Multiply any four consecutive positive integers and add 1 to the product. What kind of a number do you get? Will this always happen? If you think so, prove it.
What is the sum of the first n odd numbers? (The first five odd numbers are 1, 3, 5, 7, 9.)
- What does picture A have to do with picture B?
- Continue both A and B for two more steps.
- Find the totals in A. What kind of numbers are they?
- Does B tell you why these numbers are what they are? Explain.
- What is 1 + 3 + 5 + 7 + . . . + 99?
If f(1) = 2 and f(n) = f(n – 1) + n, then what’s a formula for f(n)?
Take a calendar, and draw a square around any nine dates (it will be a 3 x 3 square, right?) Let s be the smallest number in the square. If you add up all the numbers in the square, the answer will always be a multiple of 9. In particular, the sum will be exactly 9 · (s + 8). Why?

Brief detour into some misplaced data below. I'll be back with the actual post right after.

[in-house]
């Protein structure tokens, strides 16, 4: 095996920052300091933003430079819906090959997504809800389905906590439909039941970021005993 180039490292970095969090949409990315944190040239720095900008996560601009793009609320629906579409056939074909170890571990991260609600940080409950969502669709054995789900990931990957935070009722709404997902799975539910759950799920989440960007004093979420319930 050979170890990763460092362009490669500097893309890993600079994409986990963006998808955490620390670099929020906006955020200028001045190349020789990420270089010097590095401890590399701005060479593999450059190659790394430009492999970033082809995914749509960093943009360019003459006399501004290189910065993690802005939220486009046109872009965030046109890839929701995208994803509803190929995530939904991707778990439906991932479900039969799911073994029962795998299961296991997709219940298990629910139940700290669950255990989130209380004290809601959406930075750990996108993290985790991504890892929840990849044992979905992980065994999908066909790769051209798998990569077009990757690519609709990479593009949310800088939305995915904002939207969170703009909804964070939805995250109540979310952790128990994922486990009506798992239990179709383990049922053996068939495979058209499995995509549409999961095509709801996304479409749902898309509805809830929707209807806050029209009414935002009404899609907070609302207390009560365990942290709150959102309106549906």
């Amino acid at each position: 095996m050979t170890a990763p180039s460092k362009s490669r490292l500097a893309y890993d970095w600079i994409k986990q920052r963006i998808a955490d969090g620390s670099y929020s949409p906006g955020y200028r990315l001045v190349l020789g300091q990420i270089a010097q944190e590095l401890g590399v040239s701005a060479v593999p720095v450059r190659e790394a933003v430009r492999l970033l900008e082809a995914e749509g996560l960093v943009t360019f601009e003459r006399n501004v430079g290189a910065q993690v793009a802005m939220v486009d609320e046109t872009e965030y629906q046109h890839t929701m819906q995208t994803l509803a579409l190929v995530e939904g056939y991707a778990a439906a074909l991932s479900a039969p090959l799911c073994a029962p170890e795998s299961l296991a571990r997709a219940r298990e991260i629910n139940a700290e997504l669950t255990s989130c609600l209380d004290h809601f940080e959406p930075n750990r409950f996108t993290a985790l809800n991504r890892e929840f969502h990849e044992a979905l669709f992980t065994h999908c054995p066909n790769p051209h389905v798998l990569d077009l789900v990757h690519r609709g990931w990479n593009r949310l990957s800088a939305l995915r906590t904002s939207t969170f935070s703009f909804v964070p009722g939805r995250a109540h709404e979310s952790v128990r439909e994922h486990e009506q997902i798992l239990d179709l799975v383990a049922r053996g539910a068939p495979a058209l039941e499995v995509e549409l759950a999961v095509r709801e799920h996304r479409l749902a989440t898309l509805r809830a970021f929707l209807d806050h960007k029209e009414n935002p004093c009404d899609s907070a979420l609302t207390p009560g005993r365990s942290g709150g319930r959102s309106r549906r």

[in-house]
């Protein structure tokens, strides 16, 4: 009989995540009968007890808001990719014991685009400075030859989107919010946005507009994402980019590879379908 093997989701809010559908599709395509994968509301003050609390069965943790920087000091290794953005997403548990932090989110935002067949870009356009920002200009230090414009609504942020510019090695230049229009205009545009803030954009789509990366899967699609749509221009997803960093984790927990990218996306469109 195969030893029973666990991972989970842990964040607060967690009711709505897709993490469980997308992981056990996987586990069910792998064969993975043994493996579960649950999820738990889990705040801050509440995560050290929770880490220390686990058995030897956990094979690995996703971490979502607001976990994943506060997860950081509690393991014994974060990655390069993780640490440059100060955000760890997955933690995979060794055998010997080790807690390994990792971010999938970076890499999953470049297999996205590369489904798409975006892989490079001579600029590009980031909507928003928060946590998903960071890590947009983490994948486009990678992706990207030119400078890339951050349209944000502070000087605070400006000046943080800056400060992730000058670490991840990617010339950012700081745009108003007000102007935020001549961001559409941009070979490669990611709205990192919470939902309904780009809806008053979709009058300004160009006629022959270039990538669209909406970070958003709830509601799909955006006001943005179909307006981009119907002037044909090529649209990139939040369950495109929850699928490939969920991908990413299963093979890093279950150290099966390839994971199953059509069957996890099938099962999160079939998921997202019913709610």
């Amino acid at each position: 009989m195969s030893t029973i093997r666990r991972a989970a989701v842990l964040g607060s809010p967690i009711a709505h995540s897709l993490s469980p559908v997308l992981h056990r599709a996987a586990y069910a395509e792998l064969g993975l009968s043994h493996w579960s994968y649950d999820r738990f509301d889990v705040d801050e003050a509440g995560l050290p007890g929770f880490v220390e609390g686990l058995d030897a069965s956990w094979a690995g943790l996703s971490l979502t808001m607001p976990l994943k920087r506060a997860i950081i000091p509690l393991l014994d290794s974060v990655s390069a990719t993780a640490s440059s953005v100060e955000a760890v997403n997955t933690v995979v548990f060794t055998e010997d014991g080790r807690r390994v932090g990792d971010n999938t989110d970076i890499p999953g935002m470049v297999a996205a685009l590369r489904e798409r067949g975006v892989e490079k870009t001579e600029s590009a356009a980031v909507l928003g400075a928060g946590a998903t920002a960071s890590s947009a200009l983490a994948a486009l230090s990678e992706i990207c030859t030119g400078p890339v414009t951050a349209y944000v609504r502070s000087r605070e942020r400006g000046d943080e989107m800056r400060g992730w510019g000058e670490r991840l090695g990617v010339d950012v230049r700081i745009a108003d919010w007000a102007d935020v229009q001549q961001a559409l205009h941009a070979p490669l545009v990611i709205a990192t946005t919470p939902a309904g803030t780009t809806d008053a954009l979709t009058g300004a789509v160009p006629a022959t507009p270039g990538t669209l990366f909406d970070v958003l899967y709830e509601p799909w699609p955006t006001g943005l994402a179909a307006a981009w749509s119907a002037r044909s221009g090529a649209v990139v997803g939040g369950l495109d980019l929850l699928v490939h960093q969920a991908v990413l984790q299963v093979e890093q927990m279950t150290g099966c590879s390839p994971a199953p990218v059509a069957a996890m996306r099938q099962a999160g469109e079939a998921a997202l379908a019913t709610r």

On a special day at the West Side Market, the grapefruit are arranged in a compact stack of filled-in equilateral triangles with 14 grapefruit on each edge of the bottom triangle, 13 on each edge of the one above, and so on all the way up to the top where there is 1 graperfruit sitting all alone. How many grapefruit are in the entire stack?
You are to find expressions for each whole number from 1 through 20, using in each expression exactly four 4�s, plus any mathematical symbols you like: parentheses, plus signs, etc.
|Sample:||1 =||4 + 4||.|
|4 + 4|
In a previous problem, you found mathematical expressions equalling each of the numbers 1 – 20 using exactly four 4’s and any mathematical symbols you wanted to. Now make 21 – 40 following the same rules.
Find the pattern for these equations, and then make up one more of your own, using the same pattern.
13 � 62 = 31 � 26
Examine the numerical statements in the box. Something is going on.
What would the statement be for 1003?
What would the statement be for n3?
Can you prove that it always works?